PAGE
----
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Monday 22 October 2012


Thousands of birds, one of the biggest falls
I have EVER witnessed!!!

I awoke to a foggy morning. I just knew with east winds and fog, that today was going to be frustratingly awesome whilst I was at work! The first hint I had of this mega day was a text from a friend reading "Thrushes! big fall of them" – read this late morning when walking back from the carpark at work after taking a patient home and a second message reading ".....1000's of thrushes....." and then later on "Bluetail Stiffkey Campsite" and OBP Holme Firs!!!!!!!!!!!! Arghhhhhhh!!!!!!

At least I had had the sense to pack the car up with birding gear before I left for work this morning. I am very lucky this week as I am starting work half an hour earlier than I normally do which means I am finishing at 4.15pm – half an hour can make a massive amount of difference when there is so little light left in the evenings now. Mind you, after this coming Saturday it will be dark anyway at 4.15pm when the clocks go back!

Obviously I left work extremely promptly! As I ran down the corridors in the hospital to my locker room to get changed, people turned to look and must have been thinking there was an emergency – IT WAS AN EMERGENCY! I was out of the door, flew round the traffic jam and was at Holme by 5pm.

Holme Reserves 5pm-6pm
Driving along the Firs Road I could see robins, redwings and blackbirds everywhere. The fog was much denser here, than in King's Lynn. I sensibly decided that I would have little chance of seeing the Olive-backed Pipit at Holme NWT (Congratulations to Gary Hibberd who found this bird) and in failing light, so decided to look for my own birds on route to the reserves. I parked by the 5-bar gate half way down the Firs Road. As soon as I climbed up the bank to the coastal footpath I saw 5 Ring Ouzels sitting in one small hawthorn! Its many years since I saw a fall of birds like I did this evening. Even though I only had an hour of light, it was so worth it. As I walked along the coastal footpath and through the NWT Forestry, hundreds upon hundreds of redwings, blackbirds, fieldfares and robins scattered in all directions. The 'chackings' and calls of all these birds were just simply awesome. I was alone amidst this huge fall of birds and I didn't know which way to look first!!! There just HAD to be something rarer here. If the light had been better, there just had to be something mega here – there just had to be! But this spectacle was rare in itself. The difference between yesterday and today was mind boggling! Birds continue to scatter as I walked – an explosion of birds. In the sallow bush were Holme's first red-flanked bluetail was (the one I photographed) there were more goldcrests than leaves on the bush! The goldies were in a feeding frenzy after midges and flies, stocking up before dark – they were oblivious of my close presence. Just watching these goldcrests was magical in itself. I continued walking through the dunes scattering birds all the way to the NWT and HBO – on route I found at least another 7 Ring Ouzels – think there was more than this, but couldn't be sure as they flew away in the fog. As I reached the NWT path to the beach, I had a quick look on the beach and could see several robins sitting on the wooden sea defence posts and also watched more thrushes coming off the sea! It was just so incredibly exciting. I so, so wished I had been off work today and would give the world to have had this week off as holiday!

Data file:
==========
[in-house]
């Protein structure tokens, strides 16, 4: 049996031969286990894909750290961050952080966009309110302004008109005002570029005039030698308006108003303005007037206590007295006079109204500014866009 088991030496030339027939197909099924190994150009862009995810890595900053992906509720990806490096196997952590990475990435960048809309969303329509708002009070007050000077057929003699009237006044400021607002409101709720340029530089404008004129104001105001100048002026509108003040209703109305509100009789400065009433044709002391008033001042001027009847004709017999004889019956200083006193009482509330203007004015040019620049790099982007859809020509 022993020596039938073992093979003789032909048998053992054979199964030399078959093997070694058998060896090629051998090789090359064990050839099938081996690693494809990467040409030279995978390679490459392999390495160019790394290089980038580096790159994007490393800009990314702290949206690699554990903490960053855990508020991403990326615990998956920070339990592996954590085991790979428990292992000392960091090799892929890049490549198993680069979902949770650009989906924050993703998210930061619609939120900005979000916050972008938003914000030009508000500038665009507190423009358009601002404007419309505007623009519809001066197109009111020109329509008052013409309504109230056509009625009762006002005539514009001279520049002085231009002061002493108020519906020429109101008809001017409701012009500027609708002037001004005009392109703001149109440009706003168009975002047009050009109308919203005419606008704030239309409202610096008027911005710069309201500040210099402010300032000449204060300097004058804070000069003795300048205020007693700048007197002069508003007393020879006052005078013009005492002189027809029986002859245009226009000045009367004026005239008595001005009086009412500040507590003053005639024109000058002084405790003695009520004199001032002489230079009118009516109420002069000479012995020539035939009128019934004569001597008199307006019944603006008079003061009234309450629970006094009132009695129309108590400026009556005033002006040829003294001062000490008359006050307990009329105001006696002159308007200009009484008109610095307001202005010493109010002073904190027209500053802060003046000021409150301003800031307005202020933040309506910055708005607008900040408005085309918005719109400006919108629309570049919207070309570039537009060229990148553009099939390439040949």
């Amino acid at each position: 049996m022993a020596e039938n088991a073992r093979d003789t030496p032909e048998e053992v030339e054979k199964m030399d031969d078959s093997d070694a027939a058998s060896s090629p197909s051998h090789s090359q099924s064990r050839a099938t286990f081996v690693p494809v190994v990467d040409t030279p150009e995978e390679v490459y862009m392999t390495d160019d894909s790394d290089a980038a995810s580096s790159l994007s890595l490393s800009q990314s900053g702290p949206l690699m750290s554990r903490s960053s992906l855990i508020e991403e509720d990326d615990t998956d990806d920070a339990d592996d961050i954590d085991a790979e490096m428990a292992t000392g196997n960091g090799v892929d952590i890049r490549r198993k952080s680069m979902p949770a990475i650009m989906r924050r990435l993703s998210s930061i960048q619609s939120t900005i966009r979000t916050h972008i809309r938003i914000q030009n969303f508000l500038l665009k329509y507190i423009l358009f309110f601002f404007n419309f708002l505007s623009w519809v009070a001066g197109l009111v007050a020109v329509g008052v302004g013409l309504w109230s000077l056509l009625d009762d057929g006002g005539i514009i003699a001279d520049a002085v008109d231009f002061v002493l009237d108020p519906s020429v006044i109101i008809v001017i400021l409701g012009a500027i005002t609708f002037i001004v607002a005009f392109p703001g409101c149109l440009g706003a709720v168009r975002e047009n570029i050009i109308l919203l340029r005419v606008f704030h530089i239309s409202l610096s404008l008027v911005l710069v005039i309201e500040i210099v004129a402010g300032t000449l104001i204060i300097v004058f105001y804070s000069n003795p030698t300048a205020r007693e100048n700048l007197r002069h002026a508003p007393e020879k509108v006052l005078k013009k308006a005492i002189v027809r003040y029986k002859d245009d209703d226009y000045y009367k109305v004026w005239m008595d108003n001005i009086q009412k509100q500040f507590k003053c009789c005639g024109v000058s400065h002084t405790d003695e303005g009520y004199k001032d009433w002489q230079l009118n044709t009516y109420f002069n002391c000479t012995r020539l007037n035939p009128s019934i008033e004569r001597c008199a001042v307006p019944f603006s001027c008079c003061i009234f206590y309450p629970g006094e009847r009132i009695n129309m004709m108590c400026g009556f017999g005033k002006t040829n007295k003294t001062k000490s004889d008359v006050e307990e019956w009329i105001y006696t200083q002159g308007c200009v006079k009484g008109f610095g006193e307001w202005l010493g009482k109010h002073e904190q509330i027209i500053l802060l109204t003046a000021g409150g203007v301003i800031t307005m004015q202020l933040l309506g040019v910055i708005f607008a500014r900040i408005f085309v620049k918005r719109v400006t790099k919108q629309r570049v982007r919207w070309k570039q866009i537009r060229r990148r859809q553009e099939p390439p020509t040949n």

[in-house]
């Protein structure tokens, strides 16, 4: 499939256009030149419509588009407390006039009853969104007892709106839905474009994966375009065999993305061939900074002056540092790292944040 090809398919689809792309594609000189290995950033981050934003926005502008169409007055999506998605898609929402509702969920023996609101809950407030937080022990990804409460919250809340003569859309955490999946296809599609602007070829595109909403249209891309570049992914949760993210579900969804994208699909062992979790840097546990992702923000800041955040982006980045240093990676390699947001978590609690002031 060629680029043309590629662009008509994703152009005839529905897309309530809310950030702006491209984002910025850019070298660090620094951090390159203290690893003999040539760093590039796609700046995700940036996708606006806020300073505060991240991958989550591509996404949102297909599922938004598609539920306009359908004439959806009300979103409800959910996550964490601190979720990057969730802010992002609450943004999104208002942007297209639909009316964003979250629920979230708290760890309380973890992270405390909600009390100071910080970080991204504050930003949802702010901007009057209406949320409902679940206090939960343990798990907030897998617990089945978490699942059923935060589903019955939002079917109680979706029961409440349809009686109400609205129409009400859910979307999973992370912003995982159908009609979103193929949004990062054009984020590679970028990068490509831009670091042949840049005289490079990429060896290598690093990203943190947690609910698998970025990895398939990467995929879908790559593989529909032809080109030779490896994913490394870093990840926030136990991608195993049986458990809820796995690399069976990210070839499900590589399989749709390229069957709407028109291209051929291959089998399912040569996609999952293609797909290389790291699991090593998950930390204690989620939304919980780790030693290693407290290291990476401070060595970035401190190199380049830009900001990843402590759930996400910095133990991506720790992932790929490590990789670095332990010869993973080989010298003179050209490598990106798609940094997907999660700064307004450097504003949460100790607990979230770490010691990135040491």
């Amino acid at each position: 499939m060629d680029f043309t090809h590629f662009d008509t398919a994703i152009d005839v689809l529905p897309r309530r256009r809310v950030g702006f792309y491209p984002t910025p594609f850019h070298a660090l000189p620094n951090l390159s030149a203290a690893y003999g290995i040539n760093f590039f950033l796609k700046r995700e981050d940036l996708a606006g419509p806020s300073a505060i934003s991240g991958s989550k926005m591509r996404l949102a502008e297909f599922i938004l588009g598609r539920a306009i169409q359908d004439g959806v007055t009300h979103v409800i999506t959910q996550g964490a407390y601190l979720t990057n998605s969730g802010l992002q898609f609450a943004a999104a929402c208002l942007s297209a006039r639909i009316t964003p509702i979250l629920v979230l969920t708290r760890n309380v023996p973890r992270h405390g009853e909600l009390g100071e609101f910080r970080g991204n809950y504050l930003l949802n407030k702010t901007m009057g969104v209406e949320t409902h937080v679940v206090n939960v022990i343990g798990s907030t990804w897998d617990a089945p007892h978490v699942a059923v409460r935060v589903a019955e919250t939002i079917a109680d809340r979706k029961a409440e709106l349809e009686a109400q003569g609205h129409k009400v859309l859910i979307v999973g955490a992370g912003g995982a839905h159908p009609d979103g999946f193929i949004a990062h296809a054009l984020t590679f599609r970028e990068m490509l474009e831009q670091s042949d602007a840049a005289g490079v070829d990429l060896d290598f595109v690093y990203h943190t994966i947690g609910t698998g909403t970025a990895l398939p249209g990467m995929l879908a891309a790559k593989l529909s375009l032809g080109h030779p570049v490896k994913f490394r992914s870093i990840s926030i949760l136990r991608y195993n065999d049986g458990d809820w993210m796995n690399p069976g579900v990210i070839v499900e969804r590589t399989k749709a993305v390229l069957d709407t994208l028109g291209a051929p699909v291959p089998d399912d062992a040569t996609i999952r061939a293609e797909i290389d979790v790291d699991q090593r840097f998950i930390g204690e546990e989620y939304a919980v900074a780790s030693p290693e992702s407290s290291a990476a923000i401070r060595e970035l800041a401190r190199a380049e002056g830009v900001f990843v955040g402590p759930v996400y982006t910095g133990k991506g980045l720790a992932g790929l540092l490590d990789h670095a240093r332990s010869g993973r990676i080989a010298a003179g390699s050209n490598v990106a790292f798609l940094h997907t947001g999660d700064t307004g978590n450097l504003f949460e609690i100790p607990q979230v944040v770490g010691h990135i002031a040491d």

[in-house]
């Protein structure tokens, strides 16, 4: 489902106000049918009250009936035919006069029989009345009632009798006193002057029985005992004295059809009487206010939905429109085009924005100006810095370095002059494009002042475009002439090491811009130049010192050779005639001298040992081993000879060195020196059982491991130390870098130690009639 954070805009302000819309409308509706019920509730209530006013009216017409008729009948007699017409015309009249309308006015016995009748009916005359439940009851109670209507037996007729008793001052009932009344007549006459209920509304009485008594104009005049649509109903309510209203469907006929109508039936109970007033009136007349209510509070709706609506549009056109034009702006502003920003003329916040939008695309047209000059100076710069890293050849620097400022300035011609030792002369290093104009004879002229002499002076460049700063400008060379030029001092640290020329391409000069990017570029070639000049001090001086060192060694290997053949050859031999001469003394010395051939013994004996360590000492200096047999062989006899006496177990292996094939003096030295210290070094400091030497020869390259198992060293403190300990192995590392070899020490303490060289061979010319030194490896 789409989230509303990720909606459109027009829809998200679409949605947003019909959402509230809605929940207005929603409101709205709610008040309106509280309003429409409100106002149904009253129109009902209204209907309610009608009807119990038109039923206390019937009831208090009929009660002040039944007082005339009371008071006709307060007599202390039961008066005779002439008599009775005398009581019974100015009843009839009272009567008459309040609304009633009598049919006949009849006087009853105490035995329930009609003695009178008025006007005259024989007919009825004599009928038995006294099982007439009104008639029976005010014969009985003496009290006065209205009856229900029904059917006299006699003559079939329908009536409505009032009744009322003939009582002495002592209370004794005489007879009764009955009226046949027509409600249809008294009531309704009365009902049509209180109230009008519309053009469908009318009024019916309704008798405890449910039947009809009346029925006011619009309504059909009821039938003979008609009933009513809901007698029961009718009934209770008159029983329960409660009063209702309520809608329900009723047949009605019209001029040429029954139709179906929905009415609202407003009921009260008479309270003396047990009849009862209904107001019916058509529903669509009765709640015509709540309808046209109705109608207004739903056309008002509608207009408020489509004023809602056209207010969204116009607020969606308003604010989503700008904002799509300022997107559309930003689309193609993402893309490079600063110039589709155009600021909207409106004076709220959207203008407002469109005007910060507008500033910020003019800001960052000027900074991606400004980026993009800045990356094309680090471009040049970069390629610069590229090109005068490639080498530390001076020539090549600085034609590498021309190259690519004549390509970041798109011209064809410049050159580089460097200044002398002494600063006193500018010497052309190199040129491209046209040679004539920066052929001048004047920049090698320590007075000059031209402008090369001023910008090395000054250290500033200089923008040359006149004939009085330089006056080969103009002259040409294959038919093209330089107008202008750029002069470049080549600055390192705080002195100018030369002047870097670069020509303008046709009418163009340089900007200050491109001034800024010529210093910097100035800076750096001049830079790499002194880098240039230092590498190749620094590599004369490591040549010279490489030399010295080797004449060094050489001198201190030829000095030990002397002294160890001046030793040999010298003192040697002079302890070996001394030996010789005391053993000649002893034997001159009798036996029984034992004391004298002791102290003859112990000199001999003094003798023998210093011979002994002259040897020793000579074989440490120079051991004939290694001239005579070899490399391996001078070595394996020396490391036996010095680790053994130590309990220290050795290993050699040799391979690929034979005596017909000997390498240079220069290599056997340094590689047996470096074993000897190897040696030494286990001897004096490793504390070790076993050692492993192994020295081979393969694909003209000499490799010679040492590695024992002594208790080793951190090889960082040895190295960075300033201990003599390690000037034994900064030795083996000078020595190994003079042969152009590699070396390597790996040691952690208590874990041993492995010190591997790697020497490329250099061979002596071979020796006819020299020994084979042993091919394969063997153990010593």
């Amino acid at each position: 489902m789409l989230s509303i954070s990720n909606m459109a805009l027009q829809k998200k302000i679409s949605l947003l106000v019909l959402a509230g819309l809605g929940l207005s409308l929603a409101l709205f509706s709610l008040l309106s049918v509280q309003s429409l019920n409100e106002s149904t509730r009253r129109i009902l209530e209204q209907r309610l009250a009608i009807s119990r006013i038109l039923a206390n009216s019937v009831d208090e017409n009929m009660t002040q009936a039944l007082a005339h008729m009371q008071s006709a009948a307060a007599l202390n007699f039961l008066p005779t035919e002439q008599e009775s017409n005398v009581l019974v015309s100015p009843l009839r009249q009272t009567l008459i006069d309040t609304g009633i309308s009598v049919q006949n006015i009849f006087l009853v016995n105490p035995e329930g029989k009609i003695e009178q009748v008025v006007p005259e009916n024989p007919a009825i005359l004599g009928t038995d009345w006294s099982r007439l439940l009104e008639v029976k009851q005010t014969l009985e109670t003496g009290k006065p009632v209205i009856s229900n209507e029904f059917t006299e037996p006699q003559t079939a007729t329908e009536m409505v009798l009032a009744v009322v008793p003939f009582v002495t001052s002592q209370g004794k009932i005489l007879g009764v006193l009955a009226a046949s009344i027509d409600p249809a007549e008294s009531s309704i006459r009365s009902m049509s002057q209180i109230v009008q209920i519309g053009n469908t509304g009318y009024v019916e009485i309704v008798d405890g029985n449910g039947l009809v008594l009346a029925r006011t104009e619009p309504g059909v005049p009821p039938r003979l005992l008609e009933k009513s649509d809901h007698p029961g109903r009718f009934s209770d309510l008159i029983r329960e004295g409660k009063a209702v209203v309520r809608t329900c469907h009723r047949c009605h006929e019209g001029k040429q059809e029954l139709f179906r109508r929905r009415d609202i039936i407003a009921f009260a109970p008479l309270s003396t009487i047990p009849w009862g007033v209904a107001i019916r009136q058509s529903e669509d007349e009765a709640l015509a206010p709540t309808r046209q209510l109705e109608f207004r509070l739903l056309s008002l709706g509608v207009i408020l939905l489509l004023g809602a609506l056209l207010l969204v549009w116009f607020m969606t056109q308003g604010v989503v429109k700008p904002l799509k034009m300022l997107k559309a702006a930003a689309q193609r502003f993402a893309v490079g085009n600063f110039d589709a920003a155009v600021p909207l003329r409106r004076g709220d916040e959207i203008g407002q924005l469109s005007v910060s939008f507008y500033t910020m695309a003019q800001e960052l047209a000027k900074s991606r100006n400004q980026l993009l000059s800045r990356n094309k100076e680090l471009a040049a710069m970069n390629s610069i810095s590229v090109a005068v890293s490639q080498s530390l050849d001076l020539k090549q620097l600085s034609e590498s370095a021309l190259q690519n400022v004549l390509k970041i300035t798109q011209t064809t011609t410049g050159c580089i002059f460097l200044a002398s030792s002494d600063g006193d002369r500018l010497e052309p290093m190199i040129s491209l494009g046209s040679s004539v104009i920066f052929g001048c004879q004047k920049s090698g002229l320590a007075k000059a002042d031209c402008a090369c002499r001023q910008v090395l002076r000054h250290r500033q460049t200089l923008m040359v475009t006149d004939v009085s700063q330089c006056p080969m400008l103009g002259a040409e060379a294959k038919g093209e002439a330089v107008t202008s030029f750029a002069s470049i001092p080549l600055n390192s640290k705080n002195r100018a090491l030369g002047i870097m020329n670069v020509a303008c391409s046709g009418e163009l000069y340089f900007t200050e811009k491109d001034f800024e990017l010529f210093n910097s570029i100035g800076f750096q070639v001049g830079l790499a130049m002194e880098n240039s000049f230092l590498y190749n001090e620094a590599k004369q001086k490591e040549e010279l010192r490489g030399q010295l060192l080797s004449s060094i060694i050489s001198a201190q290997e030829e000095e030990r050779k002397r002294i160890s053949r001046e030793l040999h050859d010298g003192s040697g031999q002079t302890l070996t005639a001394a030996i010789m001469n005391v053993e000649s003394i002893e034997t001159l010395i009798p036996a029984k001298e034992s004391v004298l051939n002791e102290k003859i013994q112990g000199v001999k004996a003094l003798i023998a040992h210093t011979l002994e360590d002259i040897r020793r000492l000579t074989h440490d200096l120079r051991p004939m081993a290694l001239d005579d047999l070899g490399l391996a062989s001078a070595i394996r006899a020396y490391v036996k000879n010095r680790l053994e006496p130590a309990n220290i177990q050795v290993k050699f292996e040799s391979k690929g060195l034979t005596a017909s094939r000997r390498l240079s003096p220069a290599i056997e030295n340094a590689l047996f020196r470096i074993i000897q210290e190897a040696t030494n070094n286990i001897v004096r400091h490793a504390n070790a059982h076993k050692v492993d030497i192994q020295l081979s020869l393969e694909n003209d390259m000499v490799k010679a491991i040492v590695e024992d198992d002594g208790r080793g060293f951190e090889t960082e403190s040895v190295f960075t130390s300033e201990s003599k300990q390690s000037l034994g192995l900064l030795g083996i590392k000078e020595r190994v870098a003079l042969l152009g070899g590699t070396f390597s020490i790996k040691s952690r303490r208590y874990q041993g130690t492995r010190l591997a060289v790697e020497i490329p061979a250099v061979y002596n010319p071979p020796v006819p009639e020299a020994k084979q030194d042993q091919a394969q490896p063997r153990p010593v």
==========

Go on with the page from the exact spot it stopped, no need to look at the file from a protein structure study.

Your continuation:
At Holme Bird Observatory Sophie (Warden) was just coming to the end of ringing loads of birds. Sophie said she had "never seen it like this in all my twelve years of being at Holme". I didn't really chat, as it was like a military operation going on in the ringing shed. Two people ringing and one writing in the data!!! After Sophie assured me that she hadn't got anything mega in the bags, I left. I was very kindly offered a lift back with the NOA Chairman (now dark) to where I had left my car.

Visited my parents and give them all the bird news. Mother said she had seen lots of birds flying over the garden today including a flock of redwings that had stripped a hawthorn in her garden in under half an hour!

Phew! I am shattered now. Wish I had been shattered from birding all day, rather than work and one hour of birding though! I am going to pray that it stays foggy all week. Just imagine that – fog all week, birds grounded, more birds coming in and a gloriously sunny day on Saturday. If that were to happen, Saturday could be the most awesome day's birding in Norfolk EVER!!!! For those of us working all week, ensure you keep Saturday free - cancel dates, dinners, family outings and all things secondary to birding!!! For those of you able to get out in the field this week – good luck and enjoy!

Main Highlights in Norfolk – RBA
I can't even begin to add all the birds listed on Rare Bird Alert today but in summary:

Thousands and thousands of thrushes all along the coast including: redwings, fieldfares, blackbirds, song thrushes. Also thousands of robins, bramblings and goldcrests. Hundreds of ring ouzels. Black redstarts, redstarts, redpolls, tree pipits, lapland buntings, woodlarks, twite, firecrests short-eared owl.

RED-FLANKED BLUETAIL at Stiffkey Campsite
Siberian Chiffchaff and Shorelark at Salthouse
Yellow-browed Warblers at Horsey, Holkham, Stiffkey, Warham, Trimmingham and Snettisham
Hawfinch at Snettisham Coastal Park
2 Snow Buntings Hunstanton
Long-eared Owl at Holkham
Richard's Pipits at Waxham and Sheringham

Fog still forecast for all day tomorrow

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